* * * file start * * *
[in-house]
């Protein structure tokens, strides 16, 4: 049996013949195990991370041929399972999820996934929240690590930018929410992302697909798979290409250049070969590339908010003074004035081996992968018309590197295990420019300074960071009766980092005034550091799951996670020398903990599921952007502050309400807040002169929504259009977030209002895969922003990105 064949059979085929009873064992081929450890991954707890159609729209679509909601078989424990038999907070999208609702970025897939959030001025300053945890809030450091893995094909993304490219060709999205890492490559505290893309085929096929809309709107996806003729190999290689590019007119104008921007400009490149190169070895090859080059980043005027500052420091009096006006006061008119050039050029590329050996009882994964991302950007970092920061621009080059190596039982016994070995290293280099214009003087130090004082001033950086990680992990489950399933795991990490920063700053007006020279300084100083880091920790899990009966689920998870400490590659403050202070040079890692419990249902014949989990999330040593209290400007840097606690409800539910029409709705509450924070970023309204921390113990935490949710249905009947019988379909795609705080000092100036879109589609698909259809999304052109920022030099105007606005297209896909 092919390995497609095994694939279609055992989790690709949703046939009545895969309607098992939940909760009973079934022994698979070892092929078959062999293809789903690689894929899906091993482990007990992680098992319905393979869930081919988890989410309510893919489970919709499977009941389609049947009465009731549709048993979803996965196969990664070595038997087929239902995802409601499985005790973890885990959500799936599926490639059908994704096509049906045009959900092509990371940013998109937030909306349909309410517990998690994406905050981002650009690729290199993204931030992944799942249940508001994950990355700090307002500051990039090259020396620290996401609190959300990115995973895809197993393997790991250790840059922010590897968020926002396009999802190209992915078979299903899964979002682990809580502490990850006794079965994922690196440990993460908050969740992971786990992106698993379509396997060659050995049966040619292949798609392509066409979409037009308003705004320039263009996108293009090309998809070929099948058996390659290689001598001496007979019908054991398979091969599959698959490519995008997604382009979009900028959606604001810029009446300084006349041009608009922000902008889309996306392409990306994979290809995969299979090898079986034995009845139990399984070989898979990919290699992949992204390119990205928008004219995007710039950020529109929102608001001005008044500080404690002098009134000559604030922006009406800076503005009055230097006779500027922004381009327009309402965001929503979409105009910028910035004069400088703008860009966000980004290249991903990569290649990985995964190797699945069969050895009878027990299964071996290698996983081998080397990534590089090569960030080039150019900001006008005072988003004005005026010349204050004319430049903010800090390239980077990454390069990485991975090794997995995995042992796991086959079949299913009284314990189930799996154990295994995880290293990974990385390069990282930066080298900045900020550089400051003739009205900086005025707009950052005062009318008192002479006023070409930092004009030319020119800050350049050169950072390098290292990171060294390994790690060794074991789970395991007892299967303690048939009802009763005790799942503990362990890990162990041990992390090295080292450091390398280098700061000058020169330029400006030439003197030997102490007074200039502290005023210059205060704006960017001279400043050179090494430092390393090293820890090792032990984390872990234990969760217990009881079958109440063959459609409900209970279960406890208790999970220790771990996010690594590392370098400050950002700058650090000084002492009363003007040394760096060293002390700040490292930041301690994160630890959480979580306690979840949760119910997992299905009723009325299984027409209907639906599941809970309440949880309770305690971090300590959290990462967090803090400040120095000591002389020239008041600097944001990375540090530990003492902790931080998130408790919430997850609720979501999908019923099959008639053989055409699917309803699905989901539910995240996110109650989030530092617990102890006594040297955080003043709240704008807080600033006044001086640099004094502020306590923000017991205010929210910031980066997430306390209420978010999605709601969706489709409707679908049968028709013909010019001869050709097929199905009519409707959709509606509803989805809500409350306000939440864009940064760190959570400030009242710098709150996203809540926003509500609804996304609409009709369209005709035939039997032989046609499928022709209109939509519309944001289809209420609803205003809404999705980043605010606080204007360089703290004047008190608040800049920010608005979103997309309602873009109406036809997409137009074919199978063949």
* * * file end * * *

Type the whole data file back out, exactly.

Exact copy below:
[in-house]
């Protein structure tokens, strides 16, 4: 049996013949195990991370041929399972999820996934929240690590930018929410992302697909798979290409250049070969590339908010003074004035081996992968018309590197295990420019300074960071009766980092005034550091799951996670020398903990599921952007502050309400807040002169929504259009977030209002895969922003990105 064949059979085929009873064992081929450890991954707890159609729209679509909601078989424990038999907070999208609702970025897939959030001025300053945890809030450091893995094909993304490219060709999205890492490559505290893309085929096929809309709107996806003729190999290689590019007119104008921007400009490149190169070895090859080059980043005027500052420091009096006006006061008119050039050029590329050996009882994964991302950007970092920061621009080059190596039982016994070995290293280099214009003087130090004082001033950086990680992990489950399933795991990490920063700053007006020279300084100083880091920790899990009966689920998870400490590659403050202070040079890692419990249902014949989990999330040593209290400007840097606690409800539910029409709705509450924070970023309204921390113990935490949710249905009947019988379909795609705080000092100036879109589609698909259809999304052109920022030099105007606005297209896909 092919390995497609095994694939279609055992989790690709949703046939009545895969309607098992939940909760009973079934022994698979070892092929078959062999293809789903690689894929899906091993482990007990992680098992319905393979869930081919988890989410309510893919489970919709499977009941389609049947009465009731549709048993979803996965196969990664070595038997087929239902995802409601499985005790973890885990959500799936599926490639059908994704096509049906045009959900092509990371940013998109937030909306349909309410517990998690994406905050981002650009690729290199993204931030992944799942249940508001994950990355700090307002500051990039090259020396620290996401609190959300990115995973895809197993393997790991250790840059922010590897968020926002396009999802190209992915078979299903899964979002682990809580502490990850006794079965994922690196440990993460908050969740992971786990992106698993379509396997060659050995049966040619292949798609392509066409979409037009308003705004320039263009996108293009090309998809070929099948058996390659290689001598001496007979019908054991398979091969599959698959490519995008997604382009979009900028959606604001810029009446300084006349041009608009922000902008889309996306392409990306994979290809995969299979090898079986034995009845139990399984070989898979990919290699992949992204390119990205928008004219995007710039950020529109929102608001001005008044500080404690002098009134000559604030922006009406800076503005009055230097006779500027922004381009327009309402965001929503979409105009910028910035004069400088703008860009966000980004290249991903990569290649990985995964190797699945069969050895009878027990299964071996290698996983081998080397990534590089090569960030080039150019900001006008005072988003004005005026010349204050004319430049903010800090390239980077990454390069990485991975090794997995995995042992796991086959079949299913009284314990189930799996154990295994995880290293990974990385390069990282930066080298900045900020550089400051003739009205900086005025707009950052005062009318008192002479006023070409930092004009030319020119800050350049050169950072390098290292990171060294390994790690060794074991789970395991007892299967303690048939009802009763005790799942503990362990890990162990041990992390090295080292450091390398280098700061000058020169330029400006030439003197030997102490007074200039502290005023210059205060704006960017001279400043050179090494430092390393090293820890090792032990984390872990234990969760217990009881079958109440063959459609409900209970279960406890208790999970220790771990996010690594590392370098400050950002700058650090000084002492009363003007040394760096060293002390700040490292930041301690994160630890959480979580306690979840949760119910997992299905009723009325299984027409209907639906599941809970309440949880309770305690971090300590959290990462967090803090400040120095000591002389020239008041600097944001990375540090530990003492902790931080998130408790919430997850609720979501999908019923099959008639053989055409699917309803699905989901539910995240996110109650989030530092617990102890006594040297955080003043709240704008807080600033006044001086640099004094502020306590923000017991205010929210910031980066997430306390209420978010999605709601969706489709409707679908049968028709013909010019001869050709097929199905009519409707959709509606509803989805809500409350306000939440864009940064760190959570400030009242710098709150996203809540926003509500609804996304609409009709369209005709035939039997032989046609499928022709209109939509519309944001289809209420609803205003809404999705980043605010606080204007360089703290004047008190608040800049920010608005979103997309309602873009109406036809997409137009074919199978063949």